Canon DR usually goes up from ISO 100 to 200 in current models for a combination of two reasons: (1) read noise goes down by almost a factor of two; and (2) the sensor saturates well before the max raw level 16383 at ISO 100. This means that one loses less than a stop at the highlight end in going from ISO 100 to 200, while getting nearly a stop at the shadow end.
Emil, please correct me if I am wrong: what you mean with this is that:
1. These Canon cameras _almost_ double their S/read noise ratio when going from ISO100 to ISO200, and that is equivalent to having very close curve plots in the low end (never crossing curves however
), and that is equivalent to admitting that almost all read noise is produced after the ISO amplification.
2. On the other side, the difference in saturation point (lower at ISO100 than at ISO200) means more extra DR in the right end than what we loose in the left end when going from ISO100 to ISO200.
Being * the saturation points for ISO100 and ISO200 this is what we are talking about:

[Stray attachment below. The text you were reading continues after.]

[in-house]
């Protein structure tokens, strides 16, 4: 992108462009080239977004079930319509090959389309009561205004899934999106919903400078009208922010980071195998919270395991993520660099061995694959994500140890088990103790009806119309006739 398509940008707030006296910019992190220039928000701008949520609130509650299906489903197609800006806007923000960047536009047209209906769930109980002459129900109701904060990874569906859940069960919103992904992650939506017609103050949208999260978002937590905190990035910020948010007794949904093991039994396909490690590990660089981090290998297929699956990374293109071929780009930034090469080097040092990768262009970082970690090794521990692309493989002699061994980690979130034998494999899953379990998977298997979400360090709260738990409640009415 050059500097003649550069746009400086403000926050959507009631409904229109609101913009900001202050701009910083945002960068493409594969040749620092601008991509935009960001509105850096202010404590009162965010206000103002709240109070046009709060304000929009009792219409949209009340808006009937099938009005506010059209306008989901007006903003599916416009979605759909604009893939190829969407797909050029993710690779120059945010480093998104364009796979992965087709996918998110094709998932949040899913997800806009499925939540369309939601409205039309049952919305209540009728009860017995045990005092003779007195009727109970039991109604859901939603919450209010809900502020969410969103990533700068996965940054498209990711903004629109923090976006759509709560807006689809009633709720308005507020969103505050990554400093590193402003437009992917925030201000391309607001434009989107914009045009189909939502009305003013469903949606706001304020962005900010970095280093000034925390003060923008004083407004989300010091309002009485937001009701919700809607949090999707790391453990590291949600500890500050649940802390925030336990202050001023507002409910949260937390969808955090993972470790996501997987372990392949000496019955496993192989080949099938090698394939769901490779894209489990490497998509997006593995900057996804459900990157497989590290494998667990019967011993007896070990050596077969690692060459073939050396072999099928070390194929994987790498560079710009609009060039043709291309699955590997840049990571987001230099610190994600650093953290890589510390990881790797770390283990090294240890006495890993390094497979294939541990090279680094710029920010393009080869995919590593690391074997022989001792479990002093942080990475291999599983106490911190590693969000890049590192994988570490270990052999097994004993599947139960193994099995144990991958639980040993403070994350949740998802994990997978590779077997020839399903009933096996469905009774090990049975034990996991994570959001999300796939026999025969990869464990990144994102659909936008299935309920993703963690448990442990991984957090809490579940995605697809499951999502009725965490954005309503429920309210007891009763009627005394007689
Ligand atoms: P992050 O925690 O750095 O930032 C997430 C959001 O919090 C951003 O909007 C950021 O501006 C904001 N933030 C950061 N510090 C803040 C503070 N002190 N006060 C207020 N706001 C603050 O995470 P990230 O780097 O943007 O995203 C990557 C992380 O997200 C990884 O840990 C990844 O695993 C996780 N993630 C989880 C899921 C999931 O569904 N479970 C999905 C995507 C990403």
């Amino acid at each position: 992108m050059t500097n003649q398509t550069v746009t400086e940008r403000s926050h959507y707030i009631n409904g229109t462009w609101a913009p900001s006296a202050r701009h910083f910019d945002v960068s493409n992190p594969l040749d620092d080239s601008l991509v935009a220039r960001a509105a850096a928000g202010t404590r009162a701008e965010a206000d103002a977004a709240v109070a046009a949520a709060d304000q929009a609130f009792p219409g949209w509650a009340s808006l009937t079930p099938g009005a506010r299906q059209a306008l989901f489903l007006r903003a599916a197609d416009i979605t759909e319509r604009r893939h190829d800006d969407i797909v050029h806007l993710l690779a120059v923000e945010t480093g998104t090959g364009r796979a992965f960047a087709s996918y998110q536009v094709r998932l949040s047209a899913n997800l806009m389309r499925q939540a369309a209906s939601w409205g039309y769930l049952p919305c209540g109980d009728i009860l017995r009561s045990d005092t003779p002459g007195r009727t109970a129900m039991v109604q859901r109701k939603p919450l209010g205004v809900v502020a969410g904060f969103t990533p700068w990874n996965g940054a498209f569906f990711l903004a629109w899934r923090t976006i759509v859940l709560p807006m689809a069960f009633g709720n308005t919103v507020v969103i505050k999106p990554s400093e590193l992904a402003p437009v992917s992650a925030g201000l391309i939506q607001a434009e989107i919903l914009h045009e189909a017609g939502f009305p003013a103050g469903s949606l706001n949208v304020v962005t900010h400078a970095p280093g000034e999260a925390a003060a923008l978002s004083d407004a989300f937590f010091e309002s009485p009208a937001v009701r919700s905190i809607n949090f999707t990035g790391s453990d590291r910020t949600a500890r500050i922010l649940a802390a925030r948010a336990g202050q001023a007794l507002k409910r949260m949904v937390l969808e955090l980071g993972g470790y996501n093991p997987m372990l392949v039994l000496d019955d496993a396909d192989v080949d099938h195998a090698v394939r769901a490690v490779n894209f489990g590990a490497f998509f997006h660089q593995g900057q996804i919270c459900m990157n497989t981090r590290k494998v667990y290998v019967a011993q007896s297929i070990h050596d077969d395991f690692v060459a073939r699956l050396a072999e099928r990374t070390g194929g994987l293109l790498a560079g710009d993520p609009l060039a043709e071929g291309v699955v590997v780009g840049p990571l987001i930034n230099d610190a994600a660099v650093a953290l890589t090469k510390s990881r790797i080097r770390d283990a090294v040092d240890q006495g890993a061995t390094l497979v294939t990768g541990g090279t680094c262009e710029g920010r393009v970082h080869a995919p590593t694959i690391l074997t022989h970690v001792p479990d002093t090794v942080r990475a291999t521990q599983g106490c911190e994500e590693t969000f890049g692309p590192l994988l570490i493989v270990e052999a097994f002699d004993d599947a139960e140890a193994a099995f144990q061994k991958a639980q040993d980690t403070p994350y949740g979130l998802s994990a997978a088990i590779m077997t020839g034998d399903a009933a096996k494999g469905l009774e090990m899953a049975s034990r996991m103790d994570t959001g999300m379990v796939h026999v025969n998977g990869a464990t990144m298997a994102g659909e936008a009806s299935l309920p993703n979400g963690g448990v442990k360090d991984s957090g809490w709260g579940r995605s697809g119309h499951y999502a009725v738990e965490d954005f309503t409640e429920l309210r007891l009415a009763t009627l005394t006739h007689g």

1. If the saturation points were the same, we would _never_ get more DR at a higher ISO no matter how much improvement in S/read noise we could get from ISO100 to ISO200. The more we could expect in that case would be to get the same DR. Right?
2. If it is true that for a given camera a higher ISO provides more DR, unless we need extra long exposure times, it would be completely stupid to use the lower ISO for any application (this is what Ray asked).
3. Why is that big difference in the Canon's saturation points? at ISO100 my cheap old 350D saturates at 4095, while the 5D saturates at 3692. I never understood this. It seems as if the output of the ISO amplification gets clipped before entering the ADC, and even that clipping point depends on the ISO set.